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May 5, 2009

Oh No: Stone, Douglas Back for Wall Street 2?

The news came last week that both director Oliver Stone and star Michael Douglas are on board for a sequel to the seminal 1988 drama Wall Street. That film, set in the original era of junk bonds and corporate raiders, is remembered most for Douglas's portrayal of icy Wall Street titan Gordon Gekko, who argued that "greed is good, greed is right, greed works."

The time may appear ripe for a revisiting of the story. Wall Street, after all, is a trendy villain once again, and the film's subject matter is therefore timely. But for several reasons, I’m skeptical as to whether the project is a good idea, whether it will succeed and whether it has any chance of being a good movie at all.

For one thing, the rumored storyline just sounds horrible. One recent script – which may, in fairness, not be used for the final version – has Douglas's Gekko getting out of prison after 14 years, embarking on the lecture circuit and seeking to reunite with his estranged daughter, while also mentoring a young trader (to be played by Shia LaBeouf) battling an evil Wall Street firm.

A reformed Gekko? More stock villains based on today's AIG bonus-takers? Who in the world wants to see that? 

Furthermore, people angry at Wall Street aren't going to turn out to see a movie about Wall Street, even if the bankers are the bad guys. If the past 10 years of terrorism/Iraq/political corruption thrillers have taught us anything, it's that populist anger at real-life villains doesn't translate into ticket sales. The movie-going public would prefer to ignore films about bad stuff that they're already seeing in the news every day, even if they flatter their political prejudices.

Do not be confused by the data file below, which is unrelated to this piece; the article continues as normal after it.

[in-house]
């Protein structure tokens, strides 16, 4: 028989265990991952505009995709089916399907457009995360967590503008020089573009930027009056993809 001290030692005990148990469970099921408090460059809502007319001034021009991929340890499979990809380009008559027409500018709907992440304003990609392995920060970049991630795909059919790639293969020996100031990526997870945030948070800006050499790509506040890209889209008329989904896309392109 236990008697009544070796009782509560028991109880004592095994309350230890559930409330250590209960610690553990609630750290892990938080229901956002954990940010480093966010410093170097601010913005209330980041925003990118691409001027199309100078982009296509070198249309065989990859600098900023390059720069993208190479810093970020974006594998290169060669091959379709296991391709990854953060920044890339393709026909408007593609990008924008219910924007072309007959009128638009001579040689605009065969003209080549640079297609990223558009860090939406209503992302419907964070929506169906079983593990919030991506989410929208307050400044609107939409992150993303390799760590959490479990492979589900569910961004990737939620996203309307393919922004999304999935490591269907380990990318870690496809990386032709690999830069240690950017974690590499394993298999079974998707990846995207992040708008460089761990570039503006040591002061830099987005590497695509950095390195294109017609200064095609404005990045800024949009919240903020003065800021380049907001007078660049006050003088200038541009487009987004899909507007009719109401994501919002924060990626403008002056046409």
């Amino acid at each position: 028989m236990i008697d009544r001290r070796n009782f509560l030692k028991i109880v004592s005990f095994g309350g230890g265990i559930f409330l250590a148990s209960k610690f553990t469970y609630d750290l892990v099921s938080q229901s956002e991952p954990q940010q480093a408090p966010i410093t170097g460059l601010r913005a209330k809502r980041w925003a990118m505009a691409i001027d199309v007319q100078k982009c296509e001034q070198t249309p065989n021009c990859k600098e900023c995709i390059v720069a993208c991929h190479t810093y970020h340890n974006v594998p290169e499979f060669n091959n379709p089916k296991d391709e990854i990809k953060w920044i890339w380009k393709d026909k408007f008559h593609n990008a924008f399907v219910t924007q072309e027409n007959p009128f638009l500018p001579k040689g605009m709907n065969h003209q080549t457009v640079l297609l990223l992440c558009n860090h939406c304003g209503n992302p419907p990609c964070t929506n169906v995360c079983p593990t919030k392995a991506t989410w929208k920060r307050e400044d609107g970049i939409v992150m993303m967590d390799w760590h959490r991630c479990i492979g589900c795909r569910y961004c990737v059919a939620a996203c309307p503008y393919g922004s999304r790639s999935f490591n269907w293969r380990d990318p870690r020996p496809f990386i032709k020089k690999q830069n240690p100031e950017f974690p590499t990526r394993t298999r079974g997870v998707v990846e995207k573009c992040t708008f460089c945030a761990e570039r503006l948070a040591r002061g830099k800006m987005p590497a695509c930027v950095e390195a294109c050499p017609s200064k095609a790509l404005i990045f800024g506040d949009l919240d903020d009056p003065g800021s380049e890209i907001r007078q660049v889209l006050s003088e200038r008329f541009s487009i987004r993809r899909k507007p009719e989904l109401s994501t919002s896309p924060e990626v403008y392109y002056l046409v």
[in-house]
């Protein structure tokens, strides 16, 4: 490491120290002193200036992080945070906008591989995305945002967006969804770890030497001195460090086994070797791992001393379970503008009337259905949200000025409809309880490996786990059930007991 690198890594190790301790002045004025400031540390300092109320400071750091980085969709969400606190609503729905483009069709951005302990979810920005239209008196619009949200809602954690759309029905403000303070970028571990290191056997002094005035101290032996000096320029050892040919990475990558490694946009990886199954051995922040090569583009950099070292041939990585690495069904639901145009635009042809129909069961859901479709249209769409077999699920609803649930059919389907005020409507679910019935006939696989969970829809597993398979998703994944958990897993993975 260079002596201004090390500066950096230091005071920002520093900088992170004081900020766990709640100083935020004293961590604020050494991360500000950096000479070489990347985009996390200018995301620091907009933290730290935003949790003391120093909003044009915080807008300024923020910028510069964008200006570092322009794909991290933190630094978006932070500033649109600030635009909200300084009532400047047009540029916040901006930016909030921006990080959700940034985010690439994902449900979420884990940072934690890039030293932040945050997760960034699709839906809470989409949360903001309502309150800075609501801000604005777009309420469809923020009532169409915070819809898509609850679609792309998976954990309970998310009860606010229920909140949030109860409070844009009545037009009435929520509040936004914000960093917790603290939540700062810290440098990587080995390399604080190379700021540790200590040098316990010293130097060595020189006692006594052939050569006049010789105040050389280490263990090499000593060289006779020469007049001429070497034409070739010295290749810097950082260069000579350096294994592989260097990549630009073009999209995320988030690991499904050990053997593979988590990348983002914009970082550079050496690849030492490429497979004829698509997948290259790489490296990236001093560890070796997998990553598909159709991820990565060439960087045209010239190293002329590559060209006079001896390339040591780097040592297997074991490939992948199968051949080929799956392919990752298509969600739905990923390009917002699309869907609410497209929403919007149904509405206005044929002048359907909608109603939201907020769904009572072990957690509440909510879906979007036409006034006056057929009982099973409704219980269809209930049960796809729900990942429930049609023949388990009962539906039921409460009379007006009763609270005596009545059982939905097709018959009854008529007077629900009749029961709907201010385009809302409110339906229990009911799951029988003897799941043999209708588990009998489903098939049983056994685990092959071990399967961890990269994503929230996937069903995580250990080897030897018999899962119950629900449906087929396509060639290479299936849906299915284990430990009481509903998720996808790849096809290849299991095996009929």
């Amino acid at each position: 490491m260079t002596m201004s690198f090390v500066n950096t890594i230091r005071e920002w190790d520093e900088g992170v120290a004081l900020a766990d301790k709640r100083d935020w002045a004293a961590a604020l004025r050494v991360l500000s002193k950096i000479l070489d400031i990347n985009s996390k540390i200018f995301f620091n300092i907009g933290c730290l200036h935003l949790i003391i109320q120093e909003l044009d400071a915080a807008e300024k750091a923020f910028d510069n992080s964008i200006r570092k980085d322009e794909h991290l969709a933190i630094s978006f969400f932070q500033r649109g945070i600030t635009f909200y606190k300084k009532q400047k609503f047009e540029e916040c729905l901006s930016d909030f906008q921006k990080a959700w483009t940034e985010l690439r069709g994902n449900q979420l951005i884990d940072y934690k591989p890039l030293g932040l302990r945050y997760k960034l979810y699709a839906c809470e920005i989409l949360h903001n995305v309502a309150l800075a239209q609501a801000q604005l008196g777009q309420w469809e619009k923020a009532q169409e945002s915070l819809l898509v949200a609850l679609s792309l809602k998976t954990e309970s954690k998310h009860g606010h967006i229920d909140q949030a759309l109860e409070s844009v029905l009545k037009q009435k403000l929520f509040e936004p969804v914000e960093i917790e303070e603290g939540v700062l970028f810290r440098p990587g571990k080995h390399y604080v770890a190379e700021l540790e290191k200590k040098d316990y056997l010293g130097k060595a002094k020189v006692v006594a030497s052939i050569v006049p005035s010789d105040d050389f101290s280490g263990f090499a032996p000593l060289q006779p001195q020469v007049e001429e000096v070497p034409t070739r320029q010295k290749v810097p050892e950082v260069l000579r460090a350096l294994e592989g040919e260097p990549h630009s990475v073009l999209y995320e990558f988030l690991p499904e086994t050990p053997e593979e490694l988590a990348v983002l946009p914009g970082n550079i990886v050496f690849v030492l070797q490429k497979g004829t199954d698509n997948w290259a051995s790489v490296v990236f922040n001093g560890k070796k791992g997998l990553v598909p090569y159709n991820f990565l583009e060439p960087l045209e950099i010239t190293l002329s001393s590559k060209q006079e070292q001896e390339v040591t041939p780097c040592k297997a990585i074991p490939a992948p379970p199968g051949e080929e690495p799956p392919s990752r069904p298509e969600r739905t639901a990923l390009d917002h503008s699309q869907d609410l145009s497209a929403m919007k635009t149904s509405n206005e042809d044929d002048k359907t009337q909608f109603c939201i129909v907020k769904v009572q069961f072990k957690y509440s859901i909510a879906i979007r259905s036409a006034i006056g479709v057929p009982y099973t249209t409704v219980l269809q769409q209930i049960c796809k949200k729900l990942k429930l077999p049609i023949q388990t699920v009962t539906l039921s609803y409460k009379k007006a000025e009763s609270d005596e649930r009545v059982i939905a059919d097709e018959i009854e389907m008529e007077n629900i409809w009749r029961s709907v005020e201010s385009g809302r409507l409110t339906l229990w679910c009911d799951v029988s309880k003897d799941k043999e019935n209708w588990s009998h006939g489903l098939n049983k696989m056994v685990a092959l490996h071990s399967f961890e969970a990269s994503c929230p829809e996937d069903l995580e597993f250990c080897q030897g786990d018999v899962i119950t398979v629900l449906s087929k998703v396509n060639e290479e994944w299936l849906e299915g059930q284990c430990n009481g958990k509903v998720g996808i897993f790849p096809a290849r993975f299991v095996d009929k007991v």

Then there's the cast. Douglas hasn't appeared in a film of consequence in at least 10 years, and neither of his co-stars (Charlie Sheen and Darryl Hannah) are expected to return. Sheen is busy starring on the decade's most hackish and unfunny sitcom, while Hannah's performance in the original Wall Street was so legendarily bad that she probably won’t be missed either. As for LaBeouf, the last time he appeared as "the young guy" in a 20-years-later sequel (last year's misbegotten Indiana Jones film) it didn't work out so well.

While Stone's last two films, 2004's World Trade Center and last year's W, were both reasonably good, neither came close to capturing the zeitgeist. W in particular, rather than be a JFK-like cultural lightning rod like the director clearly intended, was seen by almost no one and got zero Oscar consideration. But one problem with Stone's work is that it's gotten less subtle – and a lot more obvious – over the years, coming to a nadir with the debacle that was Natural Born Killers in the mid-'90s.

In the original Wall Street, the left-leaning Stone clearly meant to make Gekko a villain and the film itself "a radical critique of the capitalist trading mentality" (in Roger Ebert's phrase at the time). As a result, parts of its audience have spent two decades misunderstanding the film, taking "Greed is Good" at face value and identifying with Douglas's evil corporate raider. Some were even inspired by the film to seek careers in finance.
Could Wall Street 2 have a similar effect? Based on what we know about it so far, I'm guessing no.


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